Monday, February 28, 2011

Vanishing of the Bees screening: Bad News but Sweet Honey

Students in the Agriculture, Food and Environment program (or students who take Ag classes at Tufts) learn a lot about soil science, fertilizer use, and most of the inputs necessary for plants to grow inside our agricultural system. But rarely do we hear about the pollination services (namely, honeybees) that are also needed to grow most of the food we eat (in fact, 1 out of every 3 bites of food that you take is produced with the help of honeybee pollination).

This Sunday, Slow Food Boston, Slow Food Tufts, and Slow Food BU teamed up to host a screening of the documentary “Vanishing of the Bees.” This movie, narrated by Ellen Page (Juno and Inception) shed light on the current research into Colony Collapse Disorder, how it affects different beekeepers, its implications on agriculture, food safety and society as a whole, and what is being done to remedy the situation. I highly recommend the documentary for anyone interested in learning more about beekeeping and pollination services in agriculture and current events related to Colony Collapse Disorder. This issue may turn out to be a large political and scientific problem in the near future, and all Slow Foodies should educate themselves about it in order to best promote clean and fair food.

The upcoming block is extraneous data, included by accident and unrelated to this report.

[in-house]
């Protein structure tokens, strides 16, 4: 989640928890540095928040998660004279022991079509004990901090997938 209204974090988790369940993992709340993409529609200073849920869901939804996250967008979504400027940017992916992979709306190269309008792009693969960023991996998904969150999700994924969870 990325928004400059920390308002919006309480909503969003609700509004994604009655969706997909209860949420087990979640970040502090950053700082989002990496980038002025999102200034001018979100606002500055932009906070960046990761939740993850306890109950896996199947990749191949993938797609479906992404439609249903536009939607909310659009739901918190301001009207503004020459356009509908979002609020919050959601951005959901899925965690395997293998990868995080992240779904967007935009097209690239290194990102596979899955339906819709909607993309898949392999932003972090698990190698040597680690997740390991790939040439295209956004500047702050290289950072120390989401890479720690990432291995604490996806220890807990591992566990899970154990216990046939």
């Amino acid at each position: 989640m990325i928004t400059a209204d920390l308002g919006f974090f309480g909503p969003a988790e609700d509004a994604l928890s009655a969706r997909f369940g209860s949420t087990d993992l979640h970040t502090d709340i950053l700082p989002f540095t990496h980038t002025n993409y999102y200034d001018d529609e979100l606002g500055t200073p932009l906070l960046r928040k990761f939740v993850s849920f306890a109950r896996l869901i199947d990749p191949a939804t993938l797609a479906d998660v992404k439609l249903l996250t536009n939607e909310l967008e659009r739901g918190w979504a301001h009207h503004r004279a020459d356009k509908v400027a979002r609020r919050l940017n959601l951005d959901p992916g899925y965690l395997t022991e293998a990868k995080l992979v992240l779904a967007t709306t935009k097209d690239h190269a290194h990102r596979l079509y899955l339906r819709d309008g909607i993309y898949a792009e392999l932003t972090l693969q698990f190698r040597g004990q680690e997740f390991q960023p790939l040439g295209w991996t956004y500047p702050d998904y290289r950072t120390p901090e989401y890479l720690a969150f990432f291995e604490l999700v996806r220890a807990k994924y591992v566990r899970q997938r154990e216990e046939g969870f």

After the movie, a panel of local beekeepers(including Golden Rule Honey and Allandale Honey Co) discussed their feelings about the film and their personal experience working with beehives. One overarching theme of both the film and the panel is that there is a new wave of hobby beekeepers in the U.S. Many major cities (including Seattle, Chicago, San Francisco, and New York) have made backyard beekeeping legal again, and Michelle Obama even installed a beehive into the organic garden at the White House. Lastly, we all got to taste the delicious, original honey produced by these local beekeepers. Local honey has such a distinct taste, and can change in taste and color depending on what crops honeybees get pollen from.